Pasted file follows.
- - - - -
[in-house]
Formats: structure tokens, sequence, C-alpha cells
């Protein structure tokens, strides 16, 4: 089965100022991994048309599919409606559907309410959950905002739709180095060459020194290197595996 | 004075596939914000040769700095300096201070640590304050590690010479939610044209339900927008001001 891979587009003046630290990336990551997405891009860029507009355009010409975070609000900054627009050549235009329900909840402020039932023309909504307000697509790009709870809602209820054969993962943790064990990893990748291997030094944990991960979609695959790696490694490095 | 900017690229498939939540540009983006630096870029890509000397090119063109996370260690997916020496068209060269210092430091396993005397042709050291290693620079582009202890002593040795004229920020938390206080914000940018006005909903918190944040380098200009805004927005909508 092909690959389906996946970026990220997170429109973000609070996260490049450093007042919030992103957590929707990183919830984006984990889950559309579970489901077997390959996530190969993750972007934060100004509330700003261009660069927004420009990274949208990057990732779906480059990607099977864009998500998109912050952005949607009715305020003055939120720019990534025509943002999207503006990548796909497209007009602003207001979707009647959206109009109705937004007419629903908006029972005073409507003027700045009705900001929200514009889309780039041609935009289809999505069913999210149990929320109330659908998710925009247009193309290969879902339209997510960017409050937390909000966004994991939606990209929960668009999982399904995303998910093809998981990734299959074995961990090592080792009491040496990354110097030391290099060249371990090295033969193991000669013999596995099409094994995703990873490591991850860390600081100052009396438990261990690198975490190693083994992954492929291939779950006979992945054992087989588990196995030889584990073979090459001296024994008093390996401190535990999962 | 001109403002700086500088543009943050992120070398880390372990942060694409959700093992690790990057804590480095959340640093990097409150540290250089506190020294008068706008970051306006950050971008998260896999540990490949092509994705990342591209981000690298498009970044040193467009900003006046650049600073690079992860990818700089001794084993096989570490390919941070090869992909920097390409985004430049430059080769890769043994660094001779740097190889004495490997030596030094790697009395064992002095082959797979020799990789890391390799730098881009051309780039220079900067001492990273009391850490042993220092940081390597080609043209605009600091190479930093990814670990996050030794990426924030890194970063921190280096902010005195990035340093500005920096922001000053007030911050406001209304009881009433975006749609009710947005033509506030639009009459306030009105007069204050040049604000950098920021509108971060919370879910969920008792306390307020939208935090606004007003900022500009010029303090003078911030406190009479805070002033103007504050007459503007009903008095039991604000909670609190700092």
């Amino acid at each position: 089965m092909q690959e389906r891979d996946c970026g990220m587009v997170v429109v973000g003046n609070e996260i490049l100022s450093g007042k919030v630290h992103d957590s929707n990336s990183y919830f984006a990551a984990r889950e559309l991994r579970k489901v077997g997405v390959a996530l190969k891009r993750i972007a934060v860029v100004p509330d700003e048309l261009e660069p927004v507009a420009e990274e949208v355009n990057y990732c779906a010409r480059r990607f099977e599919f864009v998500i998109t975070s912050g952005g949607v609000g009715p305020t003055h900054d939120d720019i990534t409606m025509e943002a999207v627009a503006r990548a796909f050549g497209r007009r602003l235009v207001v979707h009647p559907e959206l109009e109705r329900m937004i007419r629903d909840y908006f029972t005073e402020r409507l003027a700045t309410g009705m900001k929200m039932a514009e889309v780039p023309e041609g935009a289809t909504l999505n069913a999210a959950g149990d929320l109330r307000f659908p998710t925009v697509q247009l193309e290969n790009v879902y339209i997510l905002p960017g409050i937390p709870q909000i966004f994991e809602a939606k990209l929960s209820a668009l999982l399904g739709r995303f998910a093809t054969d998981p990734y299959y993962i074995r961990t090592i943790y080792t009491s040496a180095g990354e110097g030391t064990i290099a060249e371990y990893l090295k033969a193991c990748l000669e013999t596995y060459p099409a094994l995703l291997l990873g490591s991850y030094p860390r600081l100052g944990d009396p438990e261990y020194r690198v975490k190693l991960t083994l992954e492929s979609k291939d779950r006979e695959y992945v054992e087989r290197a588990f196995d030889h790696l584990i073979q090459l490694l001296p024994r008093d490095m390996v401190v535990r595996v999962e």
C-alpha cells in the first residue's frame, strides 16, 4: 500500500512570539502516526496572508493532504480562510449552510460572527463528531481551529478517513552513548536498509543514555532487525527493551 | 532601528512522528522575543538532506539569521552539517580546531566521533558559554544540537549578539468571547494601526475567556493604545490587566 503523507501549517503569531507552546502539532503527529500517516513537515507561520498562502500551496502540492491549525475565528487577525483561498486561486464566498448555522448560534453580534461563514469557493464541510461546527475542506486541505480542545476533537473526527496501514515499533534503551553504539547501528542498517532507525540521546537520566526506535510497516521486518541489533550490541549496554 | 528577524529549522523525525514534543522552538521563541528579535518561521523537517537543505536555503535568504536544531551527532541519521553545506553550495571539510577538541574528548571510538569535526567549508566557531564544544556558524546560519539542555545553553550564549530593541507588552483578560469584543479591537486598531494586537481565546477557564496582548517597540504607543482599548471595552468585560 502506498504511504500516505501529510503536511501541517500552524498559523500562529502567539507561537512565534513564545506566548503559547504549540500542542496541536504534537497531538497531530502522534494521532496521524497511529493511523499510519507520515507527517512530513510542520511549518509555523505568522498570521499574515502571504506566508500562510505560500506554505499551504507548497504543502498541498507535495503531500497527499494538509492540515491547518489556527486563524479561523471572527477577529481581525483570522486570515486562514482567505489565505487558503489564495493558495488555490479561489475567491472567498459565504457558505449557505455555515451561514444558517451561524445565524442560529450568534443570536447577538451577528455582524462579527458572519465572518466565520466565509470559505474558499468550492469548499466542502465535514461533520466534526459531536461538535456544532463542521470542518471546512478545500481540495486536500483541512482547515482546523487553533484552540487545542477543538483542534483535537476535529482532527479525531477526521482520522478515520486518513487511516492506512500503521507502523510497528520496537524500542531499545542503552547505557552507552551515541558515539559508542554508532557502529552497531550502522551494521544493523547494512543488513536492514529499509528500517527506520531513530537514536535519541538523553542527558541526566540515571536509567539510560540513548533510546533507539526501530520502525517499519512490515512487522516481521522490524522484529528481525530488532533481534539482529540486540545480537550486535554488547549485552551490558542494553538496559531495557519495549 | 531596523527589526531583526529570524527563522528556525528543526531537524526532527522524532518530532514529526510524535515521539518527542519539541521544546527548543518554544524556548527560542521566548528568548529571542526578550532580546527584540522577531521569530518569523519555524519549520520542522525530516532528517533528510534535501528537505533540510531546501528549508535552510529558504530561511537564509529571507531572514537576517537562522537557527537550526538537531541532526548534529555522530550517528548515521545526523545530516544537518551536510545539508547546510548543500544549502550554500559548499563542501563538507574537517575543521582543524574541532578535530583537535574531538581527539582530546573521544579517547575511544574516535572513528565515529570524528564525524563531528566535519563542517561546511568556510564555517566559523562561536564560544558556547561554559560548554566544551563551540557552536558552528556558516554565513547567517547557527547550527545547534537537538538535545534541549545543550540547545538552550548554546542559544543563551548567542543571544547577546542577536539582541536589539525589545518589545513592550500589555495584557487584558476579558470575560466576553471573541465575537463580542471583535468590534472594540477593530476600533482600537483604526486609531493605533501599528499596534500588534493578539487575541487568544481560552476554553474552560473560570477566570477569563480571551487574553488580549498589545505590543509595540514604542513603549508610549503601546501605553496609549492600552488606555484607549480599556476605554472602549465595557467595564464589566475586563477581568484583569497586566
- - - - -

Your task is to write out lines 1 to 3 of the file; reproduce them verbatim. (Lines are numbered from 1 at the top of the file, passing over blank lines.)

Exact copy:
[in-house]
Formats: structure tokens, sequence, C-alpha cells
């Protein structure tokens, strides 16, 4: 089965100022991994048309599919409606559907309410959950905002739709180095060459020194290197595996 | 004075596939914000040769700095300096201070640590304050590690010479939610044209339900927008001001 891979587009003046630290990336990551997405891009860029507009355009010409975070609000900054627009050549235009329900909840402020039932023309909504307000697509790009709870809602209820054969993962943790064990990893990748291997030094944990991960979609695959790696490694490095 | 900017690229498939939540540009983006630096870029890509000397090119063109996370260690997916020496068209060269210092430091396993005397042709050291290693620079582009202890002593040795004229920020938390206080914000940018006005909903918190944040380098200009805004927005909508 092909690959389906996946970026990220997170429109973000609070996260490049450093007042919030992103957590929707990183919830984006984990889950559309579970489901077997390959996530190969993750972007934060100004509330700003261009660069927004420009990274949208990057990732779906480059990607099977864009998500998109912050952005949607009715305020003055939120720019990534025509943002999207503006990548796909497209007009602003207001979707009647959206109009109705937004007419629903908006029972005073409507003027700045009705900001929200514009889309780039041609935009289809999505069913999210149990929320109330659908998710925009247009193309290969879902339209997510960017409050937390909000966004994991939606990209929960668009999982399904995303998910093809998981990734299959074995961990090592080792009491040496990354110097030391290099060249371990090295033969193991000669013999596995099409094994995703990873490591991850860390600081100052009396438990261990690198975490190693083994992954492929291939779950006979992945054992087989588990196995030889584990073979090459001296024994008093390996401190535990999962 | 001109403002700086500088543009943050992120070398880390372990942060694409959700093992690790990057804590480095959340640093990097409150540290250089506190020294008068706008970051306006950050971008998260896999540990490949092509994705990342591209981000690298498009970044040193467009900003006046650049600073690079992860990818700089001794084993096989570490390919941070090869992909920097390409985004430049430059080769890769043994660094001779740097190889004495490997030596030094790697009395064992002095082959797979020799990789890391390799730098881009051309780039220079900067001492990273009391850490042993220092940081390597080609043209605009600091190479930093990814670990996050030794990426924030890194970063921190280096902010005195990035340093500005920096922001000053007030911050406001209304009881009433975006749609009710947005033509506030639009009459306030009105007069204050040049604000950098920021509108971060919370879910969920008792306390307020939208935090606004007003900022500009010029303090003078911030406190009479805070002033103007504050007459503007009903008095039991604000909670609190700092």